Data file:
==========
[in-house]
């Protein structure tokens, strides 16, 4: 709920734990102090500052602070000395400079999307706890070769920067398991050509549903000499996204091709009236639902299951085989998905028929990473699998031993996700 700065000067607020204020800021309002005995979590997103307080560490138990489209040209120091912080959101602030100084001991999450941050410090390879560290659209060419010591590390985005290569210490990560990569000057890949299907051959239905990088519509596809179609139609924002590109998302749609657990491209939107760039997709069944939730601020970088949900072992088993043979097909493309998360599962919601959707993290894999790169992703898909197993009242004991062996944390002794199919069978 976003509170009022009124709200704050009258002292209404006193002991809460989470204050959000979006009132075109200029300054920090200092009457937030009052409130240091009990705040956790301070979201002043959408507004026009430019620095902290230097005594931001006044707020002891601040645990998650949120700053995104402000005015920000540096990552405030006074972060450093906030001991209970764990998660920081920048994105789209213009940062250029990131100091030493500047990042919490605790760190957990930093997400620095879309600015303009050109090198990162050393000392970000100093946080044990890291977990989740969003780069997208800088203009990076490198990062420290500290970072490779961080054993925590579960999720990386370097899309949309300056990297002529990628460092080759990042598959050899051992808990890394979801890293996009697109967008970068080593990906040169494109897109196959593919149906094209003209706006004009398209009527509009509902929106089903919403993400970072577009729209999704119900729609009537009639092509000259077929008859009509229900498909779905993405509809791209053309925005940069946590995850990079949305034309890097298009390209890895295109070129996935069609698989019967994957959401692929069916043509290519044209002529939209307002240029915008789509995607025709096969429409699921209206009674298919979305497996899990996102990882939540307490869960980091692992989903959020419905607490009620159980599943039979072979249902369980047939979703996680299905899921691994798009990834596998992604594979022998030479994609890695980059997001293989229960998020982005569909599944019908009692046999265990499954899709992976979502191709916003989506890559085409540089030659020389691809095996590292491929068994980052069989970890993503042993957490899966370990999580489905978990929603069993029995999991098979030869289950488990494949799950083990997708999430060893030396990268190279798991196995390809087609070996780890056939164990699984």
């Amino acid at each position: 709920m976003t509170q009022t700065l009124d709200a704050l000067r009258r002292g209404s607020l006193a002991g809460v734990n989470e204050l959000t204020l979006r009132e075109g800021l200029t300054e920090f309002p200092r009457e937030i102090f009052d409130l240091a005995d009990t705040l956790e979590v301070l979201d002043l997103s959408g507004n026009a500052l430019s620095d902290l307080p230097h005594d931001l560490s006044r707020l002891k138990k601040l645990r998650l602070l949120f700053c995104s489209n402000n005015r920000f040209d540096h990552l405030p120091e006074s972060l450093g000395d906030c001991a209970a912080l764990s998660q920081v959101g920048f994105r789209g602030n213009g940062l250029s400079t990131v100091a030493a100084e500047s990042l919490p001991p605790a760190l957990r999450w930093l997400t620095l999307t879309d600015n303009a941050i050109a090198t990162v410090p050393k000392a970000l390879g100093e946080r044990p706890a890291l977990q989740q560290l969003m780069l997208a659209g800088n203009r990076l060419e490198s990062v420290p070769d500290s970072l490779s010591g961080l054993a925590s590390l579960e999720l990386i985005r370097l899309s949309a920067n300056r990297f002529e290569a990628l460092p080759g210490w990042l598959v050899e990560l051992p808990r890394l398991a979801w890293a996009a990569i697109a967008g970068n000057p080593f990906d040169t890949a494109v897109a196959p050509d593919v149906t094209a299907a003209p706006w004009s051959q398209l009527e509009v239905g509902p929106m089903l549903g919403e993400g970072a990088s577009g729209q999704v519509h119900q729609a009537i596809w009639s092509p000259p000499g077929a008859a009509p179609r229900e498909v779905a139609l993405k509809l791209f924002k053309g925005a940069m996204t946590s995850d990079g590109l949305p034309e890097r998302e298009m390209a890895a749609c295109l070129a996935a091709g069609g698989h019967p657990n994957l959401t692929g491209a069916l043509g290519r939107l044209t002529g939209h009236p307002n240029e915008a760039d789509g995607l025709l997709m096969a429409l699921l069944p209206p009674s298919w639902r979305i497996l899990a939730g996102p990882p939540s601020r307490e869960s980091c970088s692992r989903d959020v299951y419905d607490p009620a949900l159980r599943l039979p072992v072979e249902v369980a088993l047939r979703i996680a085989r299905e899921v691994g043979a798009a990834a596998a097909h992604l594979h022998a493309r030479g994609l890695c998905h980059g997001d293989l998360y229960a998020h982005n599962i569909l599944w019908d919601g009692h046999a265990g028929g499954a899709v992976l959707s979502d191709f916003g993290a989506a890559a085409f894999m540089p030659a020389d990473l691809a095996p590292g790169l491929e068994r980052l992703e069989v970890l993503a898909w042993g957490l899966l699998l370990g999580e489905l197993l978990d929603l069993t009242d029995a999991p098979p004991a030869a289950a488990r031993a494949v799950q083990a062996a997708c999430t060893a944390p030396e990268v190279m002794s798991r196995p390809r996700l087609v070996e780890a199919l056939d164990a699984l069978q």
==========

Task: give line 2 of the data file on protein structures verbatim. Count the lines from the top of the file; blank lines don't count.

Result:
């Protein structure tokens, strides 16, 4: 709920734990102090500052602070000395400079999307706890070769920067398991050509549903000499996204091709009236639902299951085989998905028929990473699998031993996700 700065000067607020204020800021309002005995979590997103307080560490138990489209040209120091912080959101602030100084001991999450941050410090390879560290659209060419010591590390985005290569210490990560990569000057890949299907051959239905990088519509596809179609139609924002590109998302749609657990491209939107760039997709069944939730601020970088949900072992088993043979097909493309998360599962919601959707993290894999790169992703898909197993009242004991062996944390002794199919069978 976003509170009022009124709200704050009258002292209404006193002991809460989470204050959000979006009132075109200029300054920090200092009457937030009052409130240091009990705040956790301070979201002043959408507004026009430019620095902290230097005594931001006044707020002891601040645990998650949120700053995104402000005015920000540096990552405030006074972060450093906030001991209970764990998660920081920048994105789209213009940062250029990131100091030493500047990042919490605790760190957990930093997400620095879309600015303009050109090198990162050393000392970000100093946080044990890291977990989740969003780069997208800088203009990076490198990062420290500290970072490779961080054993925590579960999720990386370097899309949309300056990297002529990628460092080759990042598959050899051992808990890394979801890293996009697109967008970068080593990906040169494109897109196959593919149906094209003209706006004009398209009527509009509902929106089903919403993400970072577009729209999704119900729609009537009639092509000259077929008859009509229900498909779905993405509809791209053309925005940069946590995850990079949305034309890097298009390209890895295109070129996935069609698989019967994957959401692929069916043509290519044209002529939209307002240029915008789509995607025709096969429409699921209206009674298919979305497996899990996102990882939540307490869960980091692992989903959020419905607490009620159980599943039979072979249902369980047939979703996680299905899921691994798009990834596998992604594979022998030479994609890695980059997001293989229960998020982005569909599944019908009692046999265990499954899709992976979502191709916003989506890559085409540089030659020389691809095996590292491929068994980052069989970890993503042993957490899966370990999580489905978990929603069993029995999991098979030869289950488990494949799950083990997708999430060893030396990268190279798991196995390809087609070996780890056939164990699984």